2) Contracting a disease. Contracting both an infection and a disease from ear piercing may be rare, but it occurs nevertheless. There are many serious infectious diseases that can be contracted this way which is why it is important to take safety measures in this respect. First of all, choose a professional to pierce your ears. Ask for proof of sterilization and make sure any item that may go near your ear is individually packaged in a sterile wrapping. Also, ask the person piercing your ears to wear surgical gloves. There is no shame in wanting to be safe and a true professional will have no problems with meeting such safety norms.
Is piercing your ear painful? Of course it is. You are basically tearing a whole into a sensitive area of the body, so it is only natural it will hurt. But the pain will only last for a short while (a few seconds) and is bearable, so no need to take any pain medication. There may be a lingering sensation of discomfort in the days to follow while the piercing heals. Unless there is an infection, you should barely notice it.
How long should you keep your earrings on so the piercing holes do not close? Most professionals recommend wearing earrings for 2 to 6 months following the piercing procedure. The ears will heal, but not close up afterwards. Nevertheless, after 5 years of piercing my ears, I did not wear any earrings for almost a year and although they had long healed, my piercings started to close naturally.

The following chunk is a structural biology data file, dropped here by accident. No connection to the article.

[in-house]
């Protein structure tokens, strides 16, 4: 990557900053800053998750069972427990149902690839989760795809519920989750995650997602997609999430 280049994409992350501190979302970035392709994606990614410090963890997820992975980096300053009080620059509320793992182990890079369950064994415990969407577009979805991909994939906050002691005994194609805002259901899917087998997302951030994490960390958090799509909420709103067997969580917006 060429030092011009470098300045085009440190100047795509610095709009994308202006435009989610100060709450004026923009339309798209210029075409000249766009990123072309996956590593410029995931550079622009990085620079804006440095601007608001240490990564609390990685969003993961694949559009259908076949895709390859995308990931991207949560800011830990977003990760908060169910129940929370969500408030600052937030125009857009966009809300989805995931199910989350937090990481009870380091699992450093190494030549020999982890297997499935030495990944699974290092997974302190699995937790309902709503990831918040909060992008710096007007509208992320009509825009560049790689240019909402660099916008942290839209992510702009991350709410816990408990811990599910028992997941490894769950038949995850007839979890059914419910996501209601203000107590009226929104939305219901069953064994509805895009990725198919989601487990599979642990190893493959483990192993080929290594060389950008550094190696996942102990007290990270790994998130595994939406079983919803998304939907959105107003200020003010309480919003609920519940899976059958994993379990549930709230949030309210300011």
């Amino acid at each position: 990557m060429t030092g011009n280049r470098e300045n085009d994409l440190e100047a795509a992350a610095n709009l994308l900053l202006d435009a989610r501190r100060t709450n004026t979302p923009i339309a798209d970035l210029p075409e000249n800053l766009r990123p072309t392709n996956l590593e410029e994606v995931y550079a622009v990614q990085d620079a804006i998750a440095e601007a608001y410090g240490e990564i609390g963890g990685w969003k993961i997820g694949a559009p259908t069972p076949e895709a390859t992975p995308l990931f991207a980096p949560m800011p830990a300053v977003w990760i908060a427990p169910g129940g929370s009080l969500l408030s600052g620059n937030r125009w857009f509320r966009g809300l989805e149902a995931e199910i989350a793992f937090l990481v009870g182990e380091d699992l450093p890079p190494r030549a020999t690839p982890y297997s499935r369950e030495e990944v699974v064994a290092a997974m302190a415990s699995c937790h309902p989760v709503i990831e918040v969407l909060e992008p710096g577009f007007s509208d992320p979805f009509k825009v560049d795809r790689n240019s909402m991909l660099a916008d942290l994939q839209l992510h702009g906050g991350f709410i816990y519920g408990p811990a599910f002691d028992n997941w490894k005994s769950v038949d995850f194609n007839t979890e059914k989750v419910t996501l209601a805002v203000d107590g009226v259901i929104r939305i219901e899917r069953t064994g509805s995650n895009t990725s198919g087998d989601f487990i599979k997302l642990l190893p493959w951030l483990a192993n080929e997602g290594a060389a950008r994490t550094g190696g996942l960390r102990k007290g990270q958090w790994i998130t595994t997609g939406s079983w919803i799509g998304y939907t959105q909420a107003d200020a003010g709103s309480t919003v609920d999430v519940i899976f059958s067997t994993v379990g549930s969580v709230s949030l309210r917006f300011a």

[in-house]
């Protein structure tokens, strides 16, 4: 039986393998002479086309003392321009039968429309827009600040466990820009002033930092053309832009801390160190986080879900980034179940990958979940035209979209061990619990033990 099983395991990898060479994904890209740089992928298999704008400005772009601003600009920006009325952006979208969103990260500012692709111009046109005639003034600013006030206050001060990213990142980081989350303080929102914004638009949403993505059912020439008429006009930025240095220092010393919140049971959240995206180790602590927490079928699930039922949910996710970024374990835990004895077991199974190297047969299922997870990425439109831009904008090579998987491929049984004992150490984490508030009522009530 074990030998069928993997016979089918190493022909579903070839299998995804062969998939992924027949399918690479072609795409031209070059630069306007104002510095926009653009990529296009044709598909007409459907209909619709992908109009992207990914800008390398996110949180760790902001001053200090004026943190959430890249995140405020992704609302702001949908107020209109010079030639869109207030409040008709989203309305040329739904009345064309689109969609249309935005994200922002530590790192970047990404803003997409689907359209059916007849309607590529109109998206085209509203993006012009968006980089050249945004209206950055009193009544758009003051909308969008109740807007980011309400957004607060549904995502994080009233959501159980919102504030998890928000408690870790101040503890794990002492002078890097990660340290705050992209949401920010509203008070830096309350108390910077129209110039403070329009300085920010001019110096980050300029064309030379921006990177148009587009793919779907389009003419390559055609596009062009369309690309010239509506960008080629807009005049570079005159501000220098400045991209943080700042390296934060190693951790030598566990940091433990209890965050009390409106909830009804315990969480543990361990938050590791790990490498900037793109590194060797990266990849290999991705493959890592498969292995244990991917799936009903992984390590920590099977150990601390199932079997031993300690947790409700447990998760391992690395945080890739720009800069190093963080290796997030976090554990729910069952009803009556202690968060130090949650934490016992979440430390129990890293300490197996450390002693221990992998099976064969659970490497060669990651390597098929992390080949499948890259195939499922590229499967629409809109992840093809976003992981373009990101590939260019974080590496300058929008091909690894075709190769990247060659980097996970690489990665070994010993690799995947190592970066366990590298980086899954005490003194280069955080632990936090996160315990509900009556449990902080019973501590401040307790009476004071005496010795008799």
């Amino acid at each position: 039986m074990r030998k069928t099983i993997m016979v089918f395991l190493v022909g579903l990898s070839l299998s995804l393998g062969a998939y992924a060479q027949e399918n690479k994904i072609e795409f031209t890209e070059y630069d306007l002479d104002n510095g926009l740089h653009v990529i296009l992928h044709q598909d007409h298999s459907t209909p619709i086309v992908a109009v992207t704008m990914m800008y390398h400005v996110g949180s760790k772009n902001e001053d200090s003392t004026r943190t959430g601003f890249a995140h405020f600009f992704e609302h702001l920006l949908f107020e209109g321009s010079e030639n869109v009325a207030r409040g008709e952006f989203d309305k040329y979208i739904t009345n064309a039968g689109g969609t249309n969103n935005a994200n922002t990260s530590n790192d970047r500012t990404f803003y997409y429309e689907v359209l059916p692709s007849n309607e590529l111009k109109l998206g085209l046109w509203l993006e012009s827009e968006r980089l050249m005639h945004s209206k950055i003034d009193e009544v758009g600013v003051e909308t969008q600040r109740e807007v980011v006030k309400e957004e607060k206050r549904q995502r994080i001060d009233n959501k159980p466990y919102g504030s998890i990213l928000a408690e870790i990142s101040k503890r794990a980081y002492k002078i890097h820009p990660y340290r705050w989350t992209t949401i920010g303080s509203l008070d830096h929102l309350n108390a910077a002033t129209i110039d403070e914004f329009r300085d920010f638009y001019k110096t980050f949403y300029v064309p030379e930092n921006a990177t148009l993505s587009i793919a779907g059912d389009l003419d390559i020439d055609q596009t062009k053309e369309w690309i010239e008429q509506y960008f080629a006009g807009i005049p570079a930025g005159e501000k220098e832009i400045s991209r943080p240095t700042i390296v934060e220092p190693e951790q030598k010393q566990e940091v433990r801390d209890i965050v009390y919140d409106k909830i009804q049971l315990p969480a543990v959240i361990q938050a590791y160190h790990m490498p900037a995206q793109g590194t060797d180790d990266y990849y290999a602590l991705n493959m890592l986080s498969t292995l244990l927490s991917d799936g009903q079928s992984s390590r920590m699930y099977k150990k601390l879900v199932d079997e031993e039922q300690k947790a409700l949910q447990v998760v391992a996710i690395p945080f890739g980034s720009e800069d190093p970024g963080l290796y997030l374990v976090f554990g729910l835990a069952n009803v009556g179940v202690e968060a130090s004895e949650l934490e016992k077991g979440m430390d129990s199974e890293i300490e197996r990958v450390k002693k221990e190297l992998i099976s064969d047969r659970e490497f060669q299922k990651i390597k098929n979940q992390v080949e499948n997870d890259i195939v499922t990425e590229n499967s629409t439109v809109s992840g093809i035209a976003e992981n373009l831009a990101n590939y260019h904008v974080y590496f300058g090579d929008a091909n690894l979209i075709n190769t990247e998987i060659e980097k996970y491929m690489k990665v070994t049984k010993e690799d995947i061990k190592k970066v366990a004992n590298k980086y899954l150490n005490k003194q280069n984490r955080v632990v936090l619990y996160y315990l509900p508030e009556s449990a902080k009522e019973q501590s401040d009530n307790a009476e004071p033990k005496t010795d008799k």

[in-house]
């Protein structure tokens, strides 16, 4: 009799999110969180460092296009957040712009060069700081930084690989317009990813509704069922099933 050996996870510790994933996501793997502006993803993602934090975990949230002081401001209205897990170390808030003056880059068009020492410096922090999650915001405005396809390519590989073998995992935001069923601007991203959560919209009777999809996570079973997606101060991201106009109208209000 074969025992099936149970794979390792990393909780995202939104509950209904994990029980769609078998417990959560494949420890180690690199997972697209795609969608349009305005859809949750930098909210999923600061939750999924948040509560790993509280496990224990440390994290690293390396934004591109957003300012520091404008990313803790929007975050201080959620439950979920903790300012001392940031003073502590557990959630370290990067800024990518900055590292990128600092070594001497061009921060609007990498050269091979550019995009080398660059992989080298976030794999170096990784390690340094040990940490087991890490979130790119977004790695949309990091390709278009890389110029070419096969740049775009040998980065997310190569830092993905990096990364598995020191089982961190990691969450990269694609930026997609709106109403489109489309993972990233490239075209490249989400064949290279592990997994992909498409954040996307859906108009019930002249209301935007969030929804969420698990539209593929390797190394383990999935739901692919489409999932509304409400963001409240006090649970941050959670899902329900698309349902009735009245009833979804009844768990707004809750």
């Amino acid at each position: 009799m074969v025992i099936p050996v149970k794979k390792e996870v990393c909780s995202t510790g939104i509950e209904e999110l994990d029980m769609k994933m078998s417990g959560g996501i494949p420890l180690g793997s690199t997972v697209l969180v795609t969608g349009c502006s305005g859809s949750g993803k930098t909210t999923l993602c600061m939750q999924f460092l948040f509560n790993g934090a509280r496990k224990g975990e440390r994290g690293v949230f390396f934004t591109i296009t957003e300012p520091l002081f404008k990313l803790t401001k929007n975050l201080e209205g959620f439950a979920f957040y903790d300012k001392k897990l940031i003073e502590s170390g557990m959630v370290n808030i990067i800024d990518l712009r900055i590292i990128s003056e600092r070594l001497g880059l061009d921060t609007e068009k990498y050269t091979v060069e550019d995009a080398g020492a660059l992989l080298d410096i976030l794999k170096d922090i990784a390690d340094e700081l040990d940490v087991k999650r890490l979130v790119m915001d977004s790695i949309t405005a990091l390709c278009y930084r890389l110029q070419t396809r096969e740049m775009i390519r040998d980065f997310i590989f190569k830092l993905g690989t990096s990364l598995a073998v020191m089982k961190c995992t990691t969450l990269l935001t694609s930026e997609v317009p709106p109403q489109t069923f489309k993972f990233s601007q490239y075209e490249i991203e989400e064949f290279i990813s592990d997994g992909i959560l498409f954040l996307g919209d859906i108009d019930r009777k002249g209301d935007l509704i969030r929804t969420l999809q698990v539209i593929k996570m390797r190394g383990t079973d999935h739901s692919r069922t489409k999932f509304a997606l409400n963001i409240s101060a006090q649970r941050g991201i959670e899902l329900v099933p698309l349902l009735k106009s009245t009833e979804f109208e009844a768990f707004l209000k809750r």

So it really depends on the person, but it is important to wear earrings for a few weeks to a few months so the piercing heals without the ears closing. The older the piercings, the harder it will be for them to close. It can take up to 3 or 5 for older earring holes to heal and close if you no longer wear earrings. If the piercings are fresh, they may close up in a matter of hours and you might have to redo them. To prevent this, wear clean stud earrings, preferrably made from silver or gold to prevent infections.
How long does it take for a ear piercing to heal? As mentioned above, it varies from person to person. Whether or not you wear earrings, the piercing will heal in a matter of weeks, sometimes months. Not wearing earrings after a piercing usually leads to faster healing, while wearing them may take a little longer because the ear has to heal around the earring.
Do ear piercings leave a scar? If you pierce your ears but then decide you don’t want to wear earrings, the ears should heal and the piercing close without leaving any mark. Even after wearing earrings for years, your ears can heal and close up without leaving a mark. Generally, wearing big, heavy earrings can open the piercing more and may leave either a small hole or a tiny mark after healing.